Sandra Bullock, Gracie Lou Freebush, And Miss Congeniality’s Feminist Journey

The iconic film landed in UK cinemas twenty years ago today.

Miss Congeniality

by Guy Pewsey |
Updated on

Twenty years ago today, a film icon arrived on British soil. Gracie Hart - aka Gracie Lou Freebush - arrived in our lives when Miss Congeniality landed in UK cinemas on March 23rd, 2001. On the surface, the film was merely the latest instalment in the light comedic fare that we had come to associate with Sandra Bullock and her fellow Hollywood princesses - Julia Roberts, Meg Ryan et al - and yet two decades on, it is clear that there was something truly special about this beauty pageant caper. Behind the makeover montages and swimsuit rounds, Gracie Hart was a role model for all of us, and a vital reminder of the way women continue to be misjudged.

If it's been a while since you've seen it - I refuse to accept that there are people in the world who have not done so - then I offer a quick reminder. Gracie Hart is an agent for the FBI. She has a moral compass and strong sense of justice, but has no concern for her appearance in the male-dominated office: she is treated very much as one of the boys. Nevertheless, when a misdemeanour involving a very purple Russian puts one of her colleagues in danger, she is relegated to desk work. Her chance to shine comes via an unlikely case: a terrorist claiming to be The Citizen - already responsible for several attacks - threatens the Miss United States Pageant. The only way for Gracie to truly be everywhere, to keep eyes on all suspects and protect the young women competing, is to go undercover. Her colleagues mock her mercilessly at the very thought, as if Sandra's undeniable beauty could ever really be masked by a frizzy hairdo, but they move forward. Gracie, with the help of actual Sir Michael Caine, is transformed into Miss New Jersey, Gracie Lou Freebush. And so begins one of the most uplifting feminist journeys in the madcap makeover sub-genre.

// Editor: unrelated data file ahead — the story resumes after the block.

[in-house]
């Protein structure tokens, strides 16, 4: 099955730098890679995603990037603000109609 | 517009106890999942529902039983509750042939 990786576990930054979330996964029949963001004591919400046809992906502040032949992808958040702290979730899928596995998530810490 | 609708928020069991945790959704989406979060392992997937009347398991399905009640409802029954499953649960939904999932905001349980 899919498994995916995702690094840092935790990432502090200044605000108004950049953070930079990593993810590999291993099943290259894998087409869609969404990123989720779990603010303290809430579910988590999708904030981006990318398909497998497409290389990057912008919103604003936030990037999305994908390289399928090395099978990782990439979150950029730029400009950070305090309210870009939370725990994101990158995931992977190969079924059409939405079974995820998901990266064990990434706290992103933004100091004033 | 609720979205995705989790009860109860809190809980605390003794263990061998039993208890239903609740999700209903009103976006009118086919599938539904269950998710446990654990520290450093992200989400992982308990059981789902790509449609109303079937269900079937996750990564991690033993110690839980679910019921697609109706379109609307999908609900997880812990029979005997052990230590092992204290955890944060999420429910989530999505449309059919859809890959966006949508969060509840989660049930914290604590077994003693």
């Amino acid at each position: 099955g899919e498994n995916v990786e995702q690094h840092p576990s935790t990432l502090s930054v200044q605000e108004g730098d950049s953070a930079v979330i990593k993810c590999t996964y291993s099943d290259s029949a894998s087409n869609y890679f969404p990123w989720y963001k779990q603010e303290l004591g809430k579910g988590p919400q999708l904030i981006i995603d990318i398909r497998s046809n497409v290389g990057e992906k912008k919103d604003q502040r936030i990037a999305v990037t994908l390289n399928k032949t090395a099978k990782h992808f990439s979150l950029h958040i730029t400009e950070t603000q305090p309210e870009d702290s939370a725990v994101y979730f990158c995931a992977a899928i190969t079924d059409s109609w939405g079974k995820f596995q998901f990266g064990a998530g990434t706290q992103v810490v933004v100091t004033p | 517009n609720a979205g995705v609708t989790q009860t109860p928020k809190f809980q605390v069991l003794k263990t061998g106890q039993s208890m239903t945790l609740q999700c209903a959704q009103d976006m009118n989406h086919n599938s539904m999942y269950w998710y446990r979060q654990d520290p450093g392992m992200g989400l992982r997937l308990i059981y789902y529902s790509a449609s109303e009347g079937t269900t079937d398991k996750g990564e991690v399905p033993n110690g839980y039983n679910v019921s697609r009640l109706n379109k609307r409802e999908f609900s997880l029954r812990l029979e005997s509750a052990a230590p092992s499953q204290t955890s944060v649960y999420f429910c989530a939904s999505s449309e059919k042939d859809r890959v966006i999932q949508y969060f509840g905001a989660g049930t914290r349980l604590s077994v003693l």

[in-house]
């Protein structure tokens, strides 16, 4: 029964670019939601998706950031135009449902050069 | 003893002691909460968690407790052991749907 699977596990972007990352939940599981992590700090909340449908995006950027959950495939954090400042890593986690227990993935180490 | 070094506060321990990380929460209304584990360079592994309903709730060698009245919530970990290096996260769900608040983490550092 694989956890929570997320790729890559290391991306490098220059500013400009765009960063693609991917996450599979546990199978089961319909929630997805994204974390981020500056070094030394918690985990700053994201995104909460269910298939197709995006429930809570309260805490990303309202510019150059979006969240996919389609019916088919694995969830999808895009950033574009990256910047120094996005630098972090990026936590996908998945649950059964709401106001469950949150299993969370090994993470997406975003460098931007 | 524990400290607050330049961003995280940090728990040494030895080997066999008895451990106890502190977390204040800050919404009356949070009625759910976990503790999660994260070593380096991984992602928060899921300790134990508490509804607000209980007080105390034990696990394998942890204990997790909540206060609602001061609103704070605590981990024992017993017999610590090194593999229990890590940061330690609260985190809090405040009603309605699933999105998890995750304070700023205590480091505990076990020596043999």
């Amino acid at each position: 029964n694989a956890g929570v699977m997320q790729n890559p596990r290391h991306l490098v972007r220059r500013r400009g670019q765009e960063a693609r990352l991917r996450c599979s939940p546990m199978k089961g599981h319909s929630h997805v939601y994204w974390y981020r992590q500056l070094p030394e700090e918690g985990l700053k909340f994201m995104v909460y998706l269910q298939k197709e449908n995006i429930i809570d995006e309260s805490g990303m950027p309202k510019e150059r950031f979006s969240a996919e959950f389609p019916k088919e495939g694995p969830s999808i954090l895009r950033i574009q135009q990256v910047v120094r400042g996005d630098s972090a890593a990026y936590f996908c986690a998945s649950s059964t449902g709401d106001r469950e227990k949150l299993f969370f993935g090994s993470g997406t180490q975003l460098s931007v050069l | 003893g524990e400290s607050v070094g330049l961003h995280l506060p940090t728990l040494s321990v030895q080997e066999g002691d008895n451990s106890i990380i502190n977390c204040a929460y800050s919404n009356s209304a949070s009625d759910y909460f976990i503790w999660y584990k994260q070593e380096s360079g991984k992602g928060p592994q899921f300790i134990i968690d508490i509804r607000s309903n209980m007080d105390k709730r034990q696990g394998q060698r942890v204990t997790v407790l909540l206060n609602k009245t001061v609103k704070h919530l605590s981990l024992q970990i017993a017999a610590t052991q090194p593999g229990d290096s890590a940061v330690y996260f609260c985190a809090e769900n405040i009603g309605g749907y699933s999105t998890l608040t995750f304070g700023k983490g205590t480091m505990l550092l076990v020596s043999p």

The strength of Miss Congeniality, and Gracie herself, is that viewed from a more contemporary lens she has a lot to learn. She is seen to mock beautiful women on several occasions. When her colleague Eric brings an attractive young woman to the bar, she ridicules her, assuming that she is unintelligent simply because she clearly owns a brush and orders a white wine spritzer. When she is given her new cover name, she riffs 'My IQ just dropped ten points'. Seeking an access point to the pageant, she and her fellow agents destroy the chances of the current Miss New Jersey, all because she participated in pornographic film called Arma-get-it-on (cue William Shatner: 'That was her?!).

It continues. On her way to Texas, she watches videos of previous winners for research purposes. 'If I only had a brain', she mocks, laughing at the possibility that winning a pageant could be a point of such pride that they could cause tears. From the get-go, she assumes that the 49 other women in her presence are dumb, vacuous attention-seekers, and treats the assignment as an embarrassment.

Miss Congeniality

But then, the transformation begins. There is a physical one, of course. It is a Hollywood film, after all. She has her hair washed, moussed and straightened, her eyebrows are tweezed, her teeth whitened. She is poured into a bodycon dress and cajoled into high heel shoes. But on arrival at the Miss United States hub she begins to actually speak to these women, and realise that - heaven forbid - their good looks are mere accompaniments to their personalities, their passions and foibles.